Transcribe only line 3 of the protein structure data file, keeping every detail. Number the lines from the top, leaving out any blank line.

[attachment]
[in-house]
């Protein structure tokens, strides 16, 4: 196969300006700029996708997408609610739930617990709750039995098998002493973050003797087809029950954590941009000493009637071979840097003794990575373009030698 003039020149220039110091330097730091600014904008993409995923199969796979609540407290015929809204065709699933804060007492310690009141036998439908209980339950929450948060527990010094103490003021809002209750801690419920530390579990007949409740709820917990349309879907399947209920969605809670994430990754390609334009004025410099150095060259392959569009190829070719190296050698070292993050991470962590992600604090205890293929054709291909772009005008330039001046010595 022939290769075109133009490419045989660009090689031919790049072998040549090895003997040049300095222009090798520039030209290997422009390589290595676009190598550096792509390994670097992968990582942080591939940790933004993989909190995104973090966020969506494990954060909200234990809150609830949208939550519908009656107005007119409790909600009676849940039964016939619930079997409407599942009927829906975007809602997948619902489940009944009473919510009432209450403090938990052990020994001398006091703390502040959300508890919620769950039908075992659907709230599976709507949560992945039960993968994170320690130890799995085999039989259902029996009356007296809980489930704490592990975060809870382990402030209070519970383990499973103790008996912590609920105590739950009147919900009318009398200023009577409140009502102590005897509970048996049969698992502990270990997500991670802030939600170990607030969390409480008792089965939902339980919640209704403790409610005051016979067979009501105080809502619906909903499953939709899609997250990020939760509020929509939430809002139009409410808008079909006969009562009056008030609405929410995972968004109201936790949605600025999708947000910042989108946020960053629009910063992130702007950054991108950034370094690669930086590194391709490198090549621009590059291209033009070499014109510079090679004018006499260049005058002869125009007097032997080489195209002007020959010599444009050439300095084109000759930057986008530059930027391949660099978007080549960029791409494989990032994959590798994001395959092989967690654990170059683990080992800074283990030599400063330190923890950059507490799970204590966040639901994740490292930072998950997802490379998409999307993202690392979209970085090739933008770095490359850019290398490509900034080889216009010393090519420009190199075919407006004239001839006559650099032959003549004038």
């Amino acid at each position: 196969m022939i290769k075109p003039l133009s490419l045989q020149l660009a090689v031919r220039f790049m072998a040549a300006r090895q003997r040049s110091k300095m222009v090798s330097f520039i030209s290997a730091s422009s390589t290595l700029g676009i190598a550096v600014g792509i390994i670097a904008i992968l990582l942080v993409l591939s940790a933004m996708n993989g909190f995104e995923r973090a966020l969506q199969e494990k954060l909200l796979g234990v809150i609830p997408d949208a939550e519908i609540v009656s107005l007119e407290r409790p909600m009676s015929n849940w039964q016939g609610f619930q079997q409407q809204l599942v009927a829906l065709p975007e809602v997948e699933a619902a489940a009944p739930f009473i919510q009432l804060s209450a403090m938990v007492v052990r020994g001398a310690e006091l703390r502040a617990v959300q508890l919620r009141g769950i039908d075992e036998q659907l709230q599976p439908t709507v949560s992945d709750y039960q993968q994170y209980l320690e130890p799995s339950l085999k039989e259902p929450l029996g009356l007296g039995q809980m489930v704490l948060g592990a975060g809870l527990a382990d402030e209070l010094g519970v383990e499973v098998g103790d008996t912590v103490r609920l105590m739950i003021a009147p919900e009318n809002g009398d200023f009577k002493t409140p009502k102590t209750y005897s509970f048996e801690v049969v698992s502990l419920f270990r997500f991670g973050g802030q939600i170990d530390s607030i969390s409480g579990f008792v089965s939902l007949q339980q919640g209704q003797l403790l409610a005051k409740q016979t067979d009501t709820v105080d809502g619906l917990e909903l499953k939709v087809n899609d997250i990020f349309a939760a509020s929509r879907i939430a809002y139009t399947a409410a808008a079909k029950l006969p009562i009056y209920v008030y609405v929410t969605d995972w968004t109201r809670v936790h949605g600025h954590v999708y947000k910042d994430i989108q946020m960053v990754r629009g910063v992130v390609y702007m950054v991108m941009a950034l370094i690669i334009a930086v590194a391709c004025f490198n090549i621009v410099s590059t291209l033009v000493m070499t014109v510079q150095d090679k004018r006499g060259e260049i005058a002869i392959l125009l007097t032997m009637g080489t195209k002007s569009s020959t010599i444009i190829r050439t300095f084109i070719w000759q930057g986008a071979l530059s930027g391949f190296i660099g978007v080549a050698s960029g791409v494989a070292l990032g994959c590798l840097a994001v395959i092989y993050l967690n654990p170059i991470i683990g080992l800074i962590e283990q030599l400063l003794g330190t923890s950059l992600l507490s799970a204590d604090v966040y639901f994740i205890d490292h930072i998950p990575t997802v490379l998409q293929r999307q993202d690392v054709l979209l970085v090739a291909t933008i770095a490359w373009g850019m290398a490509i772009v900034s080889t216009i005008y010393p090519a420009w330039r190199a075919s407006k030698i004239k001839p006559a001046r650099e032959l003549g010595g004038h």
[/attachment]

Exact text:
């Amino acid at each position: 196969m022939i290769k075109p003039l133009s490419l045989q020149l660009a090689v031919r220039f790049m072998a040549a300006r090895q003997r040049s110091k300095m222009v090798s330097f520039i030209s290997a730091s422009s390589t290595l700029g676009i190598a550096v600014g792509i390994i670097a904008i992968l990582l942080v993409l591939s940790a933004m996708n993989g909190f995104e995923r973090a966020l969506q199969e494990k954060l909200l796979g234990v809150i609830p997408d949208a939550e519908i609540v009656s107005l007119e407290r409790p909600m009676s015929n849940w039964q016939g609610f619930q079997q409407q809204l599942v009927a829906l065709p975007e809602v997948e699933a619902a489940a009944p739930f009473i919510q009432l804060s209450a403090m938990v007492v052990r020994g001398a310690e006091l703390r502040a617990v959300q508890l919620r009141g769950i039908d075992e036998q659907l709230q599976p439908t709507v949560s992945d709750y039960q993968q994170y209980l320690e130890p799995s339950l085999k039989e259902p929450l029996g009356l007296g039995q809980m489930v704490l948060g592990a975060g809870l527990a382990d402030e209070l010094g519970v383990e499973v098998g103790d008996t912590v103490r609920l105590m739950i003021a009147p919900e009318n809002g009398d200023f009577k002493t409140p009502k102590t209750y005897s509970f048996e801690v049969v698992s502990l419920f270990r997500f991670g973050g802030q939600i170990d530390s607030i969390s409480g579990f008792v089965s939902l007949q339980q919640g209704q003797l403790l409610a005051k409740q016979t067979d009501t709820v105080d809502g619906l917990e909903l499953k939709v087809n899609d997250i990020f349309a939760a509020s929509r879907i939430a809002y139009t399947a409410a808008a079909k029950l006969p009562i009056y209920v008030y609405v929410t969605d995972w968004t109201r809670v936790h949605g600025h954590v999708y947000k910042d994430i989108q946020m960053v990754r629009g910063v992130v390609y702007m950054v991108m941009a950034l370094i690669i334009a930086v590194a391709c004025f490198n090549i621009v410099s590059t291209l033009v000493m070499t014109v510079q150095d090679k004018r006499g060259e260049i005058a002869i392959l125009l007097t032997m009637g080489t195209k002007s569009s020959t010599i444009i190829r050439t300095f084109i070719w000759q930057g986008a071979l530059s930027g391949f190296i660099g978007v080549a050698s960029g791409v494989a070292l990032g994959c590798l840097a994001v395959i092989y993050l967690n654990p170059i991470i683990g080992l800074i962590e283990q030599l400063l003794g330190t923890s950059l992600l507490s799970a204590d604090v966040y639901f994740i205890d490292h930072i998950p990575t997802v490379l998409q293929r999307q993202d690392v054709l979209l970085v090739a291909t933008i770095a490359w373009g850019m290398a490509i772009v900034s080889t216009i005008y010393p090519a420009w330039r190199a075919s407006k030698i004239k001839p006559a001046r650099e032959l003549g010595g004038h």